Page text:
On October 28, 2013, the Ontario Ministry of the Environment (MOE) announced that it had reached a settlement with the former directors and officers of Northstar Aerospace whereby those former directors and officers agreed to pay $4.75 million for costs associated with the remediation of contaminated lands owned by the now-bankrupt company. The Environmental Review Tribunal approved the Minutes of Settlement at the hearing held on October 28.
As reported in a previous Osler Update, in June 2013, the Ontario Divisional Court and the Environmental Review Tribunal (ERT) held that the former directors and officers were responsible for all interim costs in respect of monitoring, reporting and remediating (at an estimated cost of $1.4 million per year), at least until the ERT had heard and decided the appeal of the MOE Director’s Order.
According to a report in the Globe & Mail, the MOE hailed the settlement as a victory, noting that “this is the first time the ministry has held corporate directors of a publicly traded company personally responsible for an environmental cleanup after a company has gone bankrupt.”
As a result of this settlement, observers have been deprived of any further insight into the extent to which the ERT or any appellate court would be willing to uphold an order by the MOE against former officers and directors of a bankrupt company. Given the MOE’s statement above, it would appear that this settlement has emboldened the MOE in its campaign to exercise its discretion under the Environmental Protection Act to identify and name potential “pockets” for environmental remediation costs.
The settlement amount is significantly less than the approximately $15 million originally sought by the MOE. A number of factors may have influenced the decision to settle at a lesser amount, including the following:
financial capacity of the directors;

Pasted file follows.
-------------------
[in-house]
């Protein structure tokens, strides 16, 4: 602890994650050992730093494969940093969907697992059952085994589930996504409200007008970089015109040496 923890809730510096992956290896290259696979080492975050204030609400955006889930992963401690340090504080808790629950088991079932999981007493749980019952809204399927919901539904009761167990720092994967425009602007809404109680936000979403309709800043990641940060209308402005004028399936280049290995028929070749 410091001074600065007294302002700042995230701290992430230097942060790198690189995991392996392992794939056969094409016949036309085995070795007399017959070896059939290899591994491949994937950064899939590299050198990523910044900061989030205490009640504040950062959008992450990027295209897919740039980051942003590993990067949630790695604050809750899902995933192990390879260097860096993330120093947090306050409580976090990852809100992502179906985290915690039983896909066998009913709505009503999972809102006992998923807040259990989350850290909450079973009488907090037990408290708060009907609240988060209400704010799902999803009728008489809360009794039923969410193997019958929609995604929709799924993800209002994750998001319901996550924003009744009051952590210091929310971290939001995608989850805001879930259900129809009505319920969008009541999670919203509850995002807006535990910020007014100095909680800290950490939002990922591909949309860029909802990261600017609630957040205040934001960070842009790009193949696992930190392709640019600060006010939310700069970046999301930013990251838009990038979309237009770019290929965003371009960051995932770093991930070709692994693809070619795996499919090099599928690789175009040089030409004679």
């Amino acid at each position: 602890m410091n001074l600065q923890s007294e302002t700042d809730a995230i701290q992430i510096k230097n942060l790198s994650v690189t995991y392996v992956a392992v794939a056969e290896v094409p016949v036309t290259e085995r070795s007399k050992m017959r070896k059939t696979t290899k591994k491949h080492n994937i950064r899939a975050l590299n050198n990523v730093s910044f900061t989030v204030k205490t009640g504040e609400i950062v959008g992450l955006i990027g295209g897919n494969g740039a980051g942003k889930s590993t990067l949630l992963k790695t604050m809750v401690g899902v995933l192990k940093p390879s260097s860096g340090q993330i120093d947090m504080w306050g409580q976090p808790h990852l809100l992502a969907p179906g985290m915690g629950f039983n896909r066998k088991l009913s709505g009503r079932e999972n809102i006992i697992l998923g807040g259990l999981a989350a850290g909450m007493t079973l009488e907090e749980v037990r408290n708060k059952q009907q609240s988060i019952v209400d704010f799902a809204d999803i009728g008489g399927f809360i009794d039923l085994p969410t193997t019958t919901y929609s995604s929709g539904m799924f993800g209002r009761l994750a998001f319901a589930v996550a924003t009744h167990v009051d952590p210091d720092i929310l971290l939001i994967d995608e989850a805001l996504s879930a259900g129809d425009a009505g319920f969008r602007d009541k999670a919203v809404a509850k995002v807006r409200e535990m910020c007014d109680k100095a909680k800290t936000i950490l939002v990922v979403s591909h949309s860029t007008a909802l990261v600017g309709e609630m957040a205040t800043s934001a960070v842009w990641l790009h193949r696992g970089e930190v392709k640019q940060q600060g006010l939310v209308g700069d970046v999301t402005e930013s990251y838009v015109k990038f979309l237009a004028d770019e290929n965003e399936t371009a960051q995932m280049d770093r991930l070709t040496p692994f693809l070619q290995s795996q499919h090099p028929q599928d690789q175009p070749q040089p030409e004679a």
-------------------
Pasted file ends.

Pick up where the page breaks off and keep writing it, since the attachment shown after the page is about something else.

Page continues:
prospects of any ruling on the merits of the appeal from the ERT or from an appellate court that would diminish the directors’ and officers’ ultimate liability (quite apart from their interim liability to pay while the appeal was ongoing);
availability of insurance to fund the amount claimed; and
scope of resources available to the MOE to devote to a novel proceeding.
What is abundantly clear from the settlement is that directors and officers are currently at risk of being named in environmental protection orders and to being exposed to personal liability for costs. Prudence would dictate that appropriate environmental-compliance and contamination-mitigation measures be put in place to minimize the likelihood of an environmental incident (these measures are commonly implemented through an environmental management system). Further, it would be prudent to proactively consider obtaining directors’ and officers’ insurance (specifically including coverage for environmental liability) and other available protections to ensure that directors and officers are protected from the spectre of personal liability for environmental orders.
Should the MOE continue the practice of issuing cleanup orders against former directors and officers, it will be interesting to see if the ERT and the courts revisit the erosion of the application of the so-called fairness factors that occurred in the Kawartha Lakes appeals (see Osler Update on the Kawartha Lakes appeals). The facts involved in this dispute – namely, that certain directors began their terms well after the contamination was alleged to have occurred and had nothing to do with the pollution – may have been ripe for reconsidering whether fairness should be a factor in appealing environmental cleanup orders. Without the clarity of a decision on the MOE Orders, the lingering uncertainty and the possibility of personal liability caused by the MOE’s actions in this matter may discourage qualified people from participating on corporate boards, particularly on boards of struggling companies most in need of help.